Is this like how Freeserve used to get millions – a sizeable volume helped by users who couldn’t be bothered changing their homepage after using the installation CD? Be interested to see their user session times.

Apart from email log-ins, why are millions of users returning? Can someone from Virgin tell us?


rockfeedback revamped says Sonic

Music e-zine (no, we’ve never heard of it either) has smartened itself up with a new design we’re told.

Billed by their ad sales agency as “one of the most respected online music publications in the UK”, the site takes a “constructive approach to music” – different to the “build ‘em up, knock ‘em down style of reporting, senseless bitching and scene point scoring are rife in both print and online press”.

We’re mildly interested in this as the redesign has been timed to coincide with a second Channel 4 TV series (did you see the first?) starting on 24 March, featuring the likes of Iggy Pop. Given that the site currently has 70,000 unique users generating 600,000 monthly page impressions, it’s a modest but growing site.

We’re also writing about it because we were told about it via the Sonic Network, the site’s ad sales agency, who we like. They’ve got 40 sites on their books and focus exclusively on the young adult lifestyle sector – e.g. ‘lifestages’, teen, mobile, student, music and film.

Sites include:,, (remember that?) and the nicely named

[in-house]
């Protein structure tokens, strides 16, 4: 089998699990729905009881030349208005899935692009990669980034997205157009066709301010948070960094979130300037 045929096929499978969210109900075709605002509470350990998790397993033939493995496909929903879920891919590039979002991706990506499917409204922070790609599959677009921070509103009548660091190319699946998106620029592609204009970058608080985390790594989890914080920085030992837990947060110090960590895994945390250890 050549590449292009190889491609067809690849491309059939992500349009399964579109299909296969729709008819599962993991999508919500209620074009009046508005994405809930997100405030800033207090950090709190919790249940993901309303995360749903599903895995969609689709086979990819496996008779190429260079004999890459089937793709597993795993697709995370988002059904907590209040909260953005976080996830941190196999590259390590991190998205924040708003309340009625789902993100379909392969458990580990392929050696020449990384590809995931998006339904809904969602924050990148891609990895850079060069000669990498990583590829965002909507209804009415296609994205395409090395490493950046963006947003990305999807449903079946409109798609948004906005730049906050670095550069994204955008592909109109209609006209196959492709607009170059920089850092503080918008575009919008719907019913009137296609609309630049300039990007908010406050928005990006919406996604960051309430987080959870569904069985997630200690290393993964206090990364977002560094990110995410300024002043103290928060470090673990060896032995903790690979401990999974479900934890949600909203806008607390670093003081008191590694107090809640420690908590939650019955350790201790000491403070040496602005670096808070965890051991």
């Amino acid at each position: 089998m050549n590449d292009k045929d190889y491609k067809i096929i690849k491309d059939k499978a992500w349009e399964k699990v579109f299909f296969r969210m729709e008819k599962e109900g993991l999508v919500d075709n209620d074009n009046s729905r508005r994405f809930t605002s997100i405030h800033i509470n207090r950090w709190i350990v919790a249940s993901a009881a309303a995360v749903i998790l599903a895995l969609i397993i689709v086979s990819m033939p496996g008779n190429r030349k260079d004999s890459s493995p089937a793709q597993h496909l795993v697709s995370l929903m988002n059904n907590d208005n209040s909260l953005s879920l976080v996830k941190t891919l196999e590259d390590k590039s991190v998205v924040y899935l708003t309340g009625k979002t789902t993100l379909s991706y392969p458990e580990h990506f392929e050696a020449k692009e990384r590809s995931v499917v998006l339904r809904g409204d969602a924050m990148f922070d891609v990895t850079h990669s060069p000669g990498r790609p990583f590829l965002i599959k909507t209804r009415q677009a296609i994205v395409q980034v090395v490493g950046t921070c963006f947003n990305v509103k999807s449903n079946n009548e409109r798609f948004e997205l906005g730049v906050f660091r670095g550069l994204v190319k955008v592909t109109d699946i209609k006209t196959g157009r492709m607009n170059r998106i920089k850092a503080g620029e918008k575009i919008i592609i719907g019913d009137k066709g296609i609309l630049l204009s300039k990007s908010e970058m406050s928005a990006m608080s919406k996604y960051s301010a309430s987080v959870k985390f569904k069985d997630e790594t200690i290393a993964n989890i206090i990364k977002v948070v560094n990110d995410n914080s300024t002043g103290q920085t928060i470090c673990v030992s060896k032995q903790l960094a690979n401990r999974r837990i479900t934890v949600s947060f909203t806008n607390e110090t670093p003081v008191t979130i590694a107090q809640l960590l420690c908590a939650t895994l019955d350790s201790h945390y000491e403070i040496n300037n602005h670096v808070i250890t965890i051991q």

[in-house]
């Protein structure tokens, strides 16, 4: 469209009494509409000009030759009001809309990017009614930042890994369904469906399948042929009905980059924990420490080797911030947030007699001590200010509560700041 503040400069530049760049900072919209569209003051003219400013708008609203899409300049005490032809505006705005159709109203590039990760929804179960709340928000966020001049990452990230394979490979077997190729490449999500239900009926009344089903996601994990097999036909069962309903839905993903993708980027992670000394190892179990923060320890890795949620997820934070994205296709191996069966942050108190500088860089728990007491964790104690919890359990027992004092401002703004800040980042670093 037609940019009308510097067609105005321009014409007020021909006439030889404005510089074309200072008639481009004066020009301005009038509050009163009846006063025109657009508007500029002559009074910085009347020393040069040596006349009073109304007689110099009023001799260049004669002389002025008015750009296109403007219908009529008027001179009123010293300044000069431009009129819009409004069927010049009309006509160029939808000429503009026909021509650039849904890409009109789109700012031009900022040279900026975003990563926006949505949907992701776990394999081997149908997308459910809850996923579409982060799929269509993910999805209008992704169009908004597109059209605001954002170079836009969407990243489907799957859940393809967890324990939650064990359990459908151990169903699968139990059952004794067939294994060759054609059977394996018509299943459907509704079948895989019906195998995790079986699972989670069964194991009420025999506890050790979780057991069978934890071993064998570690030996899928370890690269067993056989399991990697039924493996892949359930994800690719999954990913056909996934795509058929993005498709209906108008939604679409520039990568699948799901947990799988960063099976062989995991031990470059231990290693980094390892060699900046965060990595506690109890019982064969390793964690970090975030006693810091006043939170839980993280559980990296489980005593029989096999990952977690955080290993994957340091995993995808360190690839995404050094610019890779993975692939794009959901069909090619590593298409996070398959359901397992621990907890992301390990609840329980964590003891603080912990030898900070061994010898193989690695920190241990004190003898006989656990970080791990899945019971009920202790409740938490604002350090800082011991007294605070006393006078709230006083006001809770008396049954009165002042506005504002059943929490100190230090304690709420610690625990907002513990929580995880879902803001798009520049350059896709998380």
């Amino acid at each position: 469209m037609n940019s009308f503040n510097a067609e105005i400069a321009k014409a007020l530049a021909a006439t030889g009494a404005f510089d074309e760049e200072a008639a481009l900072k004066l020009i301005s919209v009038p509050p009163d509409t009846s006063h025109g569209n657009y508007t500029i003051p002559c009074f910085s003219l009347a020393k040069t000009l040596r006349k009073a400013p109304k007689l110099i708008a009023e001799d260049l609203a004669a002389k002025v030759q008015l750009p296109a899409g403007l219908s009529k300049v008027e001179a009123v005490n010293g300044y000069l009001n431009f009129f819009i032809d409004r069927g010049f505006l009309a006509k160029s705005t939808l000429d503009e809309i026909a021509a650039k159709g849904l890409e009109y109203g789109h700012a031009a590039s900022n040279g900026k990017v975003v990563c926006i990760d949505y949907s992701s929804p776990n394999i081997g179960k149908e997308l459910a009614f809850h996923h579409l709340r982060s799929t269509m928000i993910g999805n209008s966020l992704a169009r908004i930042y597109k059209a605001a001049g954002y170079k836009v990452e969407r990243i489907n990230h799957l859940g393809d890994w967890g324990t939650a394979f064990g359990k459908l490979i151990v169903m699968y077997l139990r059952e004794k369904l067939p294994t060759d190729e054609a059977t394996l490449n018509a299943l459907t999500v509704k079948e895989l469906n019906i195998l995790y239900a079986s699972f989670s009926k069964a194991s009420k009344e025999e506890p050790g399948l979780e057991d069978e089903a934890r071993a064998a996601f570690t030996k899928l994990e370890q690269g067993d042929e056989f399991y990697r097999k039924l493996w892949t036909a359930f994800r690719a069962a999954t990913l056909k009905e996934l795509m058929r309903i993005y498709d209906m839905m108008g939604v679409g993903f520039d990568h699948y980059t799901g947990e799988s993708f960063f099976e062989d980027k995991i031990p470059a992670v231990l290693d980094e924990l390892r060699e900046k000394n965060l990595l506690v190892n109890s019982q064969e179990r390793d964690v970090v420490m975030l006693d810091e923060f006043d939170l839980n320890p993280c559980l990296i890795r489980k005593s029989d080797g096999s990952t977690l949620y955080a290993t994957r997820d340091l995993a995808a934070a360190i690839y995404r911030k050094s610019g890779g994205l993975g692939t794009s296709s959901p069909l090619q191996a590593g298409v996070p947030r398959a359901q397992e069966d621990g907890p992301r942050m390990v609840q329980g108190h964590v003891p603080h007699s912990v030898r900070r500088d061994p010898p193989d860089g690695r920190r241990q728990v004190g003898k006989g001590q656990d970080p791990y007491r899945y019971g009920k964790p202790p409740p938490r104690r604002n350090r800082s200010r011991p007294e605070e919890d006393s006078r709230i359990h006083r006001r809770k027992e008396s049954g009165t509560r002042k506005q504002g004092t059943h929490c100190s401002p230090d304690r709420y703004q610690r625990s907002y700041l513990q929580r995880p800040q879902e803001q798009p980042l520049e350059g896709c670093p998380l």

Expect more news from Sonic very soon wethinks.

UK Recession: a boost for price comparison websites?

Another day, another price comparison website goes up for sale.
Well, nearly. Credit checking firm Experian is said to be open to approaches as part of a review of PriceGrabber and its role in the business. It acquired Pricegrabber in 2005 for around £225m, before Experian was demerged from GUS plc, the owner of the also demerged Argos chain. reports that a person close to the company said PriceGrabber is a strong division with growing profits and revenues and, therefore, Experian will either sell it at a good price or not at all.

The news comes at a time of increased activity in the price comparison market – not always for positive reasons. It looks like feast or famine for site owners, depending on when you got in and what sector you’re targeting.

The utilities comparison market, for example, is pretty much overcrowded. Daily Mail and General Trust revealed it was looking to close its SimplySwitch website in February 2008, 18 months after acquiring the business for £22 million. The Guardian put the move down to performance targets, after an unexpected fall in the energy price comparison market.

But it’s not all gloom and doom for financial and retail comparison sites. Last year Tesco joined forces with Royal Bank of Scotland to launch a joint venture called reported that Yahoo was reviewing its Kelkoo comparison site in October 2007, three years after paying $575 million for it.

Expect more news from this sector soon wethinks.
PriceGrabber is in the news for another reason today – quotes PriceGrabber’s Consumer Behaviour Report and how the HD DVD ‘format war’ is holding back DVD sales while people wait for a winner. Is it true that Toshiba has finally given up the ghost? What fate now awaits the millions of Xbox 360 owners?